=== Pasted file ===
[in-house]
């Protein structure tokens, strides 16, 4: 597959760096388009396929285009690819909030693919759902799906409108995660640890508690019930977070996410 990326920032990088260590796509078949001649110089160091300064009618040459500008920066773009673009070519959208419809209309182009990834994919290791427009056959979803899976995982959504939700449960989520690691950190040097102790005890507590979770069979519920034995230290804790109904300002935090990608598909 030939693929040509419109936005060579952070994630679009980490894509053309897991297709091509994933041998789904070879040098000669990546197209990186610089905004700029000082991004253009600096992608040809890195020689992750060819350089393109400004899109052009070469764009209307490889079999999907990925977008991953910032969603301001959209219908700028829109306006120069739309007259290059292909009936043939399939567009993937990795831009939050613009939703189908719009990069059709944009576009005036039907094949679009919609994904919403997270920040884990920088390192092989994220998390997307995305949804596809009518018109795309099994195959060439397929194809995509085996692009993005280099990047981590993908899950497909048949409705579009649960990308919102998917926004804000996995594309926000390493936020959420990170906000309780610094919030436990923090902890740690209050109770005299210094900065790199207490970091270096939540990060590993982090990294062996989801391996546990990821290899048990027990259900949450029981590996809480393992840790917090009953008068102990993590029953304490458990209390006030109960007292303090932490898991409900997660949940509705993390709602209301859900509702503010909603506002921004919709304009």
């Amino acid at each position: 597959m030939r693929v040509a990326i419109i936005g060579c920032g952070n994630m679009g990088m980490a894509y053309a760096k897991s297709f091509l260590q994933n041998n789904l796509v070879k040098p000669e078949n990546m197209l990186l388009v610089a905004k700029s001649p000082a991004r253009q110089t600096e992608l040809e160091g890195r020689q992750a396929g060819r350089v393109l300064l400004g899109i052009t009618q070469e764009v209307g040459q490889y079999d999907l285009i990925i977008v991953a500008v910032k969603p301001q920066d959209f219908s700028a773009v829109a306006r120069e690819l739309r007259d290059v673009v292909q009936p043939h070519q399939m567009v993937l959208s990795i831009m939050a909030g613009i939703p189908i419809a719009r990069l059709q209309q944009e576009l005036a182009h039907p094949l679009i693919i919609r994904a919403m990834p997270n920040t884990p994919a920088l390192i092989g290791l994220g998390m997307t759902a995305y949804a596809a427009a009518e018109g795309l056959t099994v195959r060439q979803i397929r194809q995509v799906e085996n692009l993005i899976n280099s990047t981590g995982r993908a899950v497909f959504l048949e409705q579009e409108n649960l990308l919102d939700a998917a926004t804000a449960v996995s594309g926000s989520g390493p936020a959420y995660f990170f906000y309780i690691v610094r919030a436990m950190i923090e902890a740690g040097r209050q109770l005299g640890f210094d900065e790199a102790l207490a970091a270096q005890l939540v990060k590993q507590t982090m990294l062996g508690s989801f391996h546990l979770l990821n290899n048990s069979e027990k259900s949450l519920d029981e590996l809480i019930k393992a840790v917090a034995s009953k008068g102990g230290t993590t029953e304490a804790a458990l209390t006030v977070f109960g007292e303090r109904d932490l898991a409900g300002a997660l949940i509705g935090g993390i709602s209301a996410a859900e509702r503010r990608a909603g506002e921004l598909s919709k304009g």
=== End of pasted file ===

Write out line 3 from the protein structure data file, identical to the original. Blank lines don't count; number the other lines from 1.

């Amino acid at each position: 597959m030939r693929v040509a990326i419109i936005g060579c920032g952070n994630m679009g990088m980490a894509y053309a760096k897991s297709f091509l260590q994933n041998n789904l796509v070879k040098p000669e078949n990546m197209l990186l388009v610089a905004k700029s001649p000082a991004r253009q110089t600096e992608l040809e160091g890195r020689q992750a396929g060819r350089v393109l300064l400004g899109i052009t009618q070469e764009v209307g040459q490889y079999d999907l285009i990925i977008v991953a500008v910032k969603p301001q920066d959209f219908s700028a773009v829109a306006r120069e690819l739309r007259d290059v673009v292909q009936p043939h070519q399939m567009v993937l959208s990795i831009m939050a909030g613009i939703p189908i419809a719009r990069l059709q209309q944009e576009l005036a182009h039907p094949l679009i693919i919609r994904a919403m990834p997270n920040t884990p994919a920088l390192i092989g290791l994220g998390m997307t759902a995305y949804a596809a427009a009518e018109g795309l056959t099994v195959r060439q979803i397929r194809q995509v799906e085996n692009l993005i899976n280099s990047t981590g995982r993908a899950v497909f959504l048949e409705q579009e409108n649960l990308l919102d939700a998917a926004t804000a449960v996995s594309g926000s989520g390493p936020a959420y995660f990170f906000y309780i690691v610094r919030a436990m950190i923090e902890a740690g040097r209050q109770l005299g640890f210094d900065e790199a102790l207490a970091a270096q005890l939540v990060k590993q507590t982090m990294l062996g508690s989801f391996h546990l979770l990821n290899n048990s069979e027990k259900s949450l519920d029981e590996l809480i019930k393992a840790v917090a034995s009953k008068g102990g230290t993590t029953e304490a804790a458990l209390t006030v977070f109960g007292e303090r109904d932490l898991a409900g300002a997660l949940i509705g935090g993390i709602s209301a996410a859900e509702r503010r990608a909603g506002e921004l598909s919709k304009g």